The quotation in Preston Arens' successfully defended thesis title evokes curiousity: "'To Tidy Minds it May Appear Illogical’: How the Commonwealth Evolved from an ‘Imperial Club’ to an International Organisation.”
Arens' research explores an aspect of organizational development within the "vast and multi-faceted" history of the Commonwealth. His abstract states, "Amidst the Gordian knot of Commonwealth history this thesis is about understanding [the Commonwealth's] organisational history ... on its own terms, rather than as a derivative topic of other fields." Using case studies, "in logistics, membership applications, the Rhodesian Crisis, and Commonwealth technical cooperation," Arens argues that the "process of planning and managing" Commonwealth meetings "shaped [its] evolution ... as much, if not more than the content of the meetings themselves."
Noting that "it is an odd time to graduate with so much of the world on hold," Arens long-term goals are to "continue teaching at the university level," adapt his thesis into a book, and "follow up on some intriguing anecdotes that didn't quite fit in the thesis project." For now, he says he will be "dipping my toes into the realm of heritage conservation to broaden my historical skill set."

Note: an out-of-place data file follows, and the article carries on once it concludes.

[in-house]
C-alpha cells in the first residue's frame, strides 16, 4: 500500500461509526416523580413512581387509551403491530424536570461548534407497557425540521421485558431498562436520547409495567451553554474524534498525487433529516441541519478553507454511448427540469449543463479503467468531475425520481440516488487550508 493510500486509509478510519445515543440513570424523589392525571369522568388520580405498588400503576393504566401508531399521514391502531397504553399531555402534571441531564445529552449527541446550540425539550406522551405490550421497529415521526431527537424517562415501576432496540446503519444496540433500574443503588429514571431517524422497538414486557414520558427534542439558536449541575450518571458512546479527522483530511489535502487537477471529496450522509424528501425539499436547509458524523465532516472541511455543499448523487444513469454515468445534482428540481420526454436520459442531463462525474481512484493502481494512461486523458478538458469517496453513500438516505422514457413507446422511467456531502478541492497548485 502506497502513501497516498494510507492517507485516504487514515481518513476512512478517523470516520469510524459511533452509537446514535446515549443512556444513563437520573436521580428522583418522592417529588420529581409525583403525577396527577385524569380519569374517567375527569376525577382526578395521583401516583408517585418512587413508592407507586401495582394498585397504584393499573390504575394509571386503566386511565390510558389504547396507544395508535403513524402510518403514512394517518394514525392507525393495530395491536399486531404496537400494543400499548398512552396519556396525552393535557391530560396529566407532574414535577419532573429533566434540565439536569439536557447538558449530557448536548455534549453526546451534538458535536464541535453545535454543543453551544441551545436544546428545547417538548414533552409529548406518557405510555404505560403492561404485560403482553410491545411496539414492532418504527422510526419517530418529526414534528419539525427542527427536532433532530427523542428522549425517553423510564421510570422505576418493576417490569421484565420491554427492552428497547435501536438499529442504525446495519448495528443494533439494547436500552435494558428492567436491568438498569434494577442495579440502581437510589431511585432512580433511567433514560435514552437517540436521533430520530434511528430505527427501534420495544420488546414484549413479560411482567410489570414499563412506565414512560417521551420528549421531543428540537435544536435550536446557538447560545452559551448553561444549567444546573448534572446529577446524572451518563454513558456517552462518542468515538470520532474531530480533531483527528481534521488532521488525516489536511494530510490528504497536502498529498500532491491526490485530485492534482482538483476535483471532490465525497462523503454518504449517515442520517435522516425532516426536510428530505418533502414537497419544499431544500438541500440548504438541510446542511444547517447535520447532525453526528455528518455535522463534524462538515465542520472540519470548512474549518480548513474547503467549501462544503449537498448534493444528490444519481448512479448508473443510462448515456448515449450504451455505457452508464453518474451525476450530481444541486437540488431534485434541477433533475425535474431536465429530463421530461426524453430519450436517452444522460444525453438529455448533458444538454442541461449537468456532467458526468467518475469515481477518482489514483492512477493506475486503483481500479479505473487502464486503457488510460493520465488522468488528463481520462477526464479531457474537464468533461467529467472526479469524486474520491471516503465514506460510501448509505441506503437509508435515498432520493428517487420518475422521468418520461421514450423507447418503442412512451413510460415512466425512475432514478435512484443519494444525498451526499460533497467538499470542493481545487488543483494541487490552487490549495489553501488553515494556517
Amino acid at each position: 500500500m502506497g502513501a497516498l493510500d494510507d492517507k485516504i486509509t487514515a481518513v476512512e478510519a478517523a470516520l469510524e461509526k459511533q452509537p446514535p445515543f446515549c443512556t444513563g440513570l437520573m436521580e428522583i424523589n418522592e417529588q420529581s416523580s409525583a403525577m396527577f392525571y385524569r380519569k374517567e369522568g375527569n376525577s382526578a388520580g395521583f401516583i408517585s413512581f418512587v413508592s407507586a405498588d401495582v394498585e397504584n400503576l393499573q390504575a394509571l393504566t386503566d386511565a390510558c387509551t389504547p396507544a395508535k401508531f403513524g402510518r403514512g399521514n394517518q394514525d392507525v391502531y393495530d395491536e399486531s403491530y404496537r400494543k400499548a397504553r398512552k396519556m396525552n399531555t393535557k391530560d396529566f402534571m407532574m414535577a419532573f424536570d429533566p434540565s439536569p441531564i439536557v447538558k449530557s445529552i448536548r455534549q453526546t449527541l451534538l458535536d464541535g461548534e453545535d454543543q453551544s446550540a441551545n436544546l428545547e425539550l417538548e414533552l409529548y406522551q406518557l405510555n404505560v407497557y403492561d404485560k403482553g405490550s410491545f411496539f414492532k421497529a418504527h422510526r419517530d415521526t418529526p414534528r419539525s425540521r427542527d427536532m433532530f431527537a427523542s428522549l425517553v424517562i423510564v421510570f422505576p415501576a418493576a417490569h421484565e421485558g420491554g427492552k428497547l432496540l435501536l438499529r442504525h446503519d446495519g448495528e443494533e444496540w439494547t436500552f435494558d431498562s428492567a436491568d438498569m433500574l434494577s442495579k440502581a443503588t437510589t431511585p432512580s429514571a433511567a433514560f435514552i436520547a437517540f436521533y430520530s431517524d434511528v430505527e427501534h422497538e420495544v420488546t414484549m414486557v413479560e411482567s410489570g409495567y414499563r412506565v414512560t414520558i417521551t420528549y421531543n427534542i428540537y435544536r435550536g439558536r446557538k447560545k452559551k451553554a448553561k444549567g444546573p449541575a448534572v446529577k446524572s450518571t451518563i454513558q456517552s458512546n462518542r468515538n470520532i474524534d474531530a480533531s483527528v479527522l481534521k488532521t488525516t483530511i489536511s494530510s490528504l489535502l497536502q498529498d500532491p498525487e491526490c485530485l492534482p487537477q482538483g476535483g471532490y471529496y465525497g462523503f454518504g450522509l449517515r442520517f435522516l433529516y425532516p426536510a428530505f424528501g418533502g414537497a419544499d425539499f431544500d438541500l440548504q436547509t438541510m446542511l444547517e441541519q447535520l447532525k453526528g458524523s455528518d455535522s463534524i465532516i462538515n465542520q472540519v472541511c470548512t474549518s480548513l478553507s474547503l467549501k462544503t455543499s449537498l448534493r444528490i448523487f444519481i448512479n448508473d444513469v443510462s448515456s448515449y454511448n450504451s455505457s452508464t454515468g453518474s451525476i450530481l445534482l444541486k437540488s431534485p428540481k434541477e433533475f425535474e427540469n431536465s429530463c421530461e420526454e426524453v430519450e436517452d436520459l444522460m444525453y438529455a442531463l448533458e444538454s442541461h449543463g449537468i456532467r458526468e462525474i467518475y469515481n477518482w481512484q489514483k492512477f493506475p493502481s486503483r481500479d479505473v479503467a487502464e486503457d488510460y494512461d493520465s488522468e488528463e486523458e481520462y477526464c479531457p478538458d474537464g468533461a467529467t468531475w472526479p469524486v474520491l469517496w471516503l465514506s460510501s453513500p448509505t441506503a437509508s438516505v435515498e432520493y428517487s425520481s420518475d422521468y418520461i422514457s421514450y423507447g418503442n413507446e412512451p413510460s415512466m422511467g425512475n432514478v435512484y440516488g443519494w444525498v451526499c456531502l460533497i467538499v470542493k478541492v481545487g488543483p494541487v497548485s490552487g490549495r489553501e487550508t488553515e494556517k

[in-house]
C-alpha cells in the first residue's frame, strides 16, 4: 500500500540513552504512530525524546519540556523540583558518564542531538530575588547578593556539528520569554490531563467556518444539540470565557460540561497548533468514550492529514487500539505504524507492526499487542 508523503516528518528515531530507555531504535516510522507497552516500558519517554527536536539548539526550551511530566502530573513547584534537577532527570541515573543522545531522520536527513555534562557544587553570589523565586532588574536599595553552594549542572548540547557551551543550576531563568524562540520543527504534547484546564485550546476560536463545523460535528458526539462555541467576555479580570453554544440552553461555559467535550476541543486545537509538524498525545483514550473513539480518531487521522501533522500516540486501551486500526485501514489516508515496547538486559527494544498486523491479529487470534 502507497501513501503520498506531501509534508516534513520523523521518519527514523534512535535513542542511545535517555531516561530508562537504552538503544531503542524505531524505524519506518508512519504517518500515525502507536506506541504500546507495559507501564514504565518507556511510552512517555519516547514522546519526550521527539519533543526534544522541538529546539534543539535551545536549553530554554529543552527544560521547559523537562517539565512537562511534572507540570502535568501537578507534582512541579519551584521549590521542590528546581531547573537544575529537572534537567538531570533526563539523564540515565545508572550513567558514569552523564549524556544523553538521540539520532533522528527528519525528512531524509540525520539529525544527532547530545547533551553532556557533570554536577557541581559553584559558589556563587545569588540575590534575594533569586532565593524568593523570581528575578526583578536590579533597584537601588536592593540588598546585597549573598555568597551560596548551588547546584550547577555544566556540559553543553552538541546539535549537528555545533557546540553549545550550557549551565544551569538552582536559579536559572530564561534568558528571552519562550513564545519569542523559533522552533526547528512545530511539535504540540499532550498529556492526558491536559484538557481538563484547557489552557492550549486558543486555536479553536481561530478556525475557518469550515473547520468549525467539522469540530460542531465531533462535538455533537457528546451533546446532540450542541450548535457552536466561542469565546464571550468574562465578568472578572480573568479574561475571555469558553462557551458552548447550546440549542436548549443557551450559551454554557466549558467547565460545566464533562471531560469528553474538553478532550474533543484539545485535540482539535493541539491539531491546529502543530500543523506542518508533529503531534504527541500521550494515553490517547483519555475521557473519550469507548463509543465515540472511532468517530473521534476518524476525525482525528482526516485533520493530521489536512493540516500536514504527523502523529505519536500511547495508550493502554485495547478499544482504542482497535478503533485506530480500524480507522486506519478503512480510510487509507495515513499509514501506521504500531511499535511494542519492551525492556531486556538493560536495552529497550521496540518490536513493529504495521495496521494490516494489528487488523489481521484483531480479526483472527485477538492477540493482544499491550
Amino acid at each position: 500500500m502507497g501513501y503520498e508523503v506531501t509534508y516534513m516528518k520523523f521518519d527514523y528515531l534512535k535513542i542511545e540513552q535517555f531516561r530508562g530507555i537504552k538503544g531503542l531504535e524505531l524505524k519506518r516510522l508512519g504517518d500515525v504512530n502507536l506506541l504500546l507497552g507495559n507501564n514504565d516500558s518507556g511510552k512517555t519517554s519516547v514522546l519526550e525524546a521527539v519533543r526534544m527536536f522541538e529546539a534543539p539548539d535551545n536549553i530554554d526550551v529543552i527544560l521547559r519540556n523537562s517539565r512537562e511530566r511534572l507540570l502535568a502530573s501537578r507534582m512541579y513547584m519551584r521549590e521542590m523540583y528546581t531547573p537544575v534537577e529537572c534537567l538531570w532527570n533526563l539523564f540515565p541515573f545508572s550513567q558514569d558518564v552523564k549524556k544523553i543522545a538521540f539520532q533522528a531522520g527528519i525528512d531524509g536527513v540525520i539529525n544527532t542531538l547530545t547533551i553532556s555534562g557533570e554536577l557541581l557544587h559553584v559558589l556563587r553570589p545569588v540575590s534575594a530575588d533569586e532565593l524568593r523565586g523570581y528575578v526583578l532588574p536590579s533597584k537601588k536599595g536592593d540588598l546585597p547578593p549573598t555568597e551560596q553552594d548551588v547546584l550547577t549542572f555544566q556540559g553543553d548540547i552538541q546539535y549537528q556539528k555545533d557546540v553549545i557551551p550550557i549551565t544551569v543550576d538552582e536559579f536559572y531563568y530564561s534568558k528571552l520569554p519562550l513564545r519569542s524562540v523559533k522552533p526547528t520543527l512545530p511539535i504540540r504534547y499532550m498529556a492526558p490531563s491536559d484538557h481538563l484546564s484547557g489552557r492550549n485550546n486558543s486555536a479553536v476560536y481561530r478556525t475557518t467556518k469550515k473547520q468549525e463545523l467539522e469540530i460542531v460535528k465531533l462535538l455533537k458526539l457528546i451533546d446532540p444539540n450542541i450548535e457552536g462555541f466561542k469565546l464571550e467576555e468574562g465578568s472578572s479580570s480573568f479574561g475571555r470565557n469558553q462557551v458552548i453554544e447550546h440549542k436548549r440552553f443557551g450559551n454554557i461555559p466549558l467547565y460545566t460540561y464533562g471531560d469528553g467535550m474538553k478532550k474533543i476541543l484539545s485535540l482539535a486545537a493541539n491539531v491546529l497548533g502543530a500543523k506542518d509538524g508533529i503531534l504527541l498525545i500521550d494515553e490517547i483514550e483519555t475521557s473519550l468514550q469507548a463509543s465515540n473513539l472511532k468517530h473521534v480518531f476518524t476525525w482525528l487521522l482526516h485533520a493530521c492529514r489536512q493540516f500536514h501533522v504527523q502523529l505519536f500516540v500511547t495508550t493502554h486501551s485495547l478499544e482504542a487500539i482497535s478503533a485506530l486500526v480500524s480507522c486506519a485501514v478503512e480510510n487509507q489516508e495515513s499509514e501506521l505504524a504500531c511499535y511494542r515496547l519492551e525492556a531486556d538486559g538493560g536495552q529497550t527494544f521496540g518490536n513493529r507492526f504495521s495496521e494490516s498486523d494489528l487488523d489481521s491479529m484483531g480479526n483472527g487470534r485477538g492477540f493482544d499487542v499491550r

Reflecting on his time with the Tri-U program, Arens particularly valued the academic community that formed from "a pan-institutional cohort that welcomed discussion of arguments, commiserated about formatting, and reveled in new sources when you emerge from the archives and cross paths."
Through the years I have benefited from the greater academic expertise and library resources available through the Tri-University Program. My fields were much better tailored, my conference experiences more diverse, and my research better founded than they would have been at a single institution.
The Tri-University's Program's strength is its people and I am grateful to have worked with them.